‘Get moving’ on transport to boost business growth
13th September, 2017
CENTRAL government "really needs to get moving" on transport improvements across the North if it is serious about business growth, a leading lawyer has warned.
Jamie Martin, managing partner at UK Top 100 law firm Ward Hadaway, which organises the definitive run-down of the fastest growing companies in the region, the Ward Hadaway Fastest 50, says that practical steps and spending commitments are urgently required for the Government’s rhetoric on the Northern Powerhouse to become a reality.
Ward Hadaway, which has offices in Newcastle, Leeds and Manchester, has been charting the fortunes of the North East’s fastest growing companies with its annual Fastest 50 since 1998.
And with this year’s awards – the 20th in the event’s history – less than a month away, the firm’s managing partner says that transport infrastructure improvements are a vital part of ensuring that future Fastest 50 companies can survive and thrive in the region.
Jamie Martin said: “Whilst many things have changed quite dramatically since we first held the Ward Hadaway Fastest 50 in 1998, in some respects the situation with regard to transport links within the North and further afield has remained almost static.
“For example, the A1 in Northumberland – the key road route connecting the North East to Scotland – is still single carriageway for much of its duration, as is the A69 connecting Newcastle and Carlisle.
“The Tyne and Wear Metro has been extended and is being modernised, but the exact same trains are running on the network as they were in the 1980s and it remains the case that it is in some cases quicker to get from Newcastle to London on the train than it is to travel from Newcastle to Liverpool.
“At Ward Hadaway, we are fortunate to work with some of the best businesses right across the North and we get to see at first hand how their innovation and excellence is helping to drive the economy forward.
“Better transport links could accelerate this process still further, expanding the size of the talent pool from which companies could recruit by cutting down journey to work times as well as speeding up routes to market.
“I believe it could also encourage greater trade and co-operation between different areas of the North, all of which is even more important given that Brexit is less than two years away.”
However, whilst the Government has acknowledged that improving transport across the North would boost the region’s economy, Ministers have so far proved reluctant to back warm words with hard cash.
While Highways England last week published its preferred plans for a £290m scheme to dual the A1, no decision has been taken on an update to the ageing Tyne and Wear Metro fleet, despite pressure from the CBI and the Federation of Small Businesses.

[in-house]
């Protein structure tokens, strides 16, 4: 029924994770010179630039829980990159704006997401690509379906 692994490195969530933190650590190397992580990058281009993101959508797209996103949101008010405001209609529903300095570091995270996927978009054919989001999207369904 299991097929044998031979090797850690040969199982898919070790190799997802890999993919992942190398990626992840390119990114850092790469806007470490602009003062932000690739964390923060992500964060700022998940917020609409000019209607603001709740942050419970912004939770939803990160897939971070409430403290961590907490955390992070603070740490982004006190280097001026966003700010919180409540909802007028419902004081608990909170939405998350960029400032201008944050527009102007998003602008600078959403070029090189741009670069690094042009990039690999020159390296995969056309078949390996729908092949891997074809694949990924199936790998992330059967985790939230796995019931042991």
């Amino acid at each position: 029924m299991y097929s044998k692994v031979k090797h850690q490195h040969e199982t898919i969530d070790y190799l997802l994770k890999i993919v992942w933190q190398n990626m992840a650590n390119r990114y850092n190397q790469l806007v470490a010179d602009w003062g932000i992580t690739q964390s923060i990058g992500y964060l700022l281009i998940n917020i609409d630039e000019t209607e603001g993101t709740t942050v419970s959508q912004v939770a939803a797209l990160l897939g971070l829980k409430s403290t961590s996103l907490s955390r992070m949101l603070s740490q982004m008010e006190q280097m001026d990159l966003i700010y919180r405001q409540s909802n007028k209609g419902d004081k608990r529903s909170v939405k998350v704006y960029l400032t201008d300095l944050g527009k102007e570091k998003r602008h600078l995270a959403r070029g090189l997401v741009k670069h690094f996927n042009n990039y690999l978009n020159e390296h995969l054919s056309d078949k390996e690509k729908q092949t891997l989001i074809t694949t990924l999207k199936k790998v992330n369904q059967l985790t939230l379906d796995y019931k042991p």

Transport Secretary Chris Grayling has also backed plans for a £30bn Crossrail 2 scheme in London whilst axing electrification of the Transpennine rail line and saying said the North must “design and manage” transport improvements itself.
Jamie Martin, who is also a former CBI North East regional chairman, said: “This runs the risk of creating a piecemeal set of improvements at a time when a joined-up approach is what is required, as can be seen by the way in which the different areas of the North have come together to call for a better deal for the region as a whole.
“There appears to be a greater consensus among civic leaders in places like Newcastle, Leeds, Manchester and Liverpool about this issue than there has been for anything else for a long time and the ability to put forward a united case for investment is a great asset for our case.
“The work of Transport for the North in putting together a costed, comprehensive blueprint for investment also cannot be underestimated and hopefully this combination of political unity and informed expertise will prove a success.
“Better transport isn’t a ‘magic bullet’ solution to instantly improve our economy and our lives but over time, it has the potential to put the North on the fast track to further growth.”
The North East’s current pace-setting, privately owned companies will be revealed later this month when The Journal publishes the A to Z list of the Ward Hadaway Fastest 50 for 2017.
The list is compiled using publicly available data from Companies House which is then independently verified.
Then on October 6 in an event at BALTIC, the Centre for Contemporary Art, in Gateshead, awards will be given to the fastest growing small business, the fastest growing medium-sized business and the fastest growing large business.
One of these three winners will then be named as the overall fastest growing business in the North East for 2017.
* Find out more about the Fastest 50.
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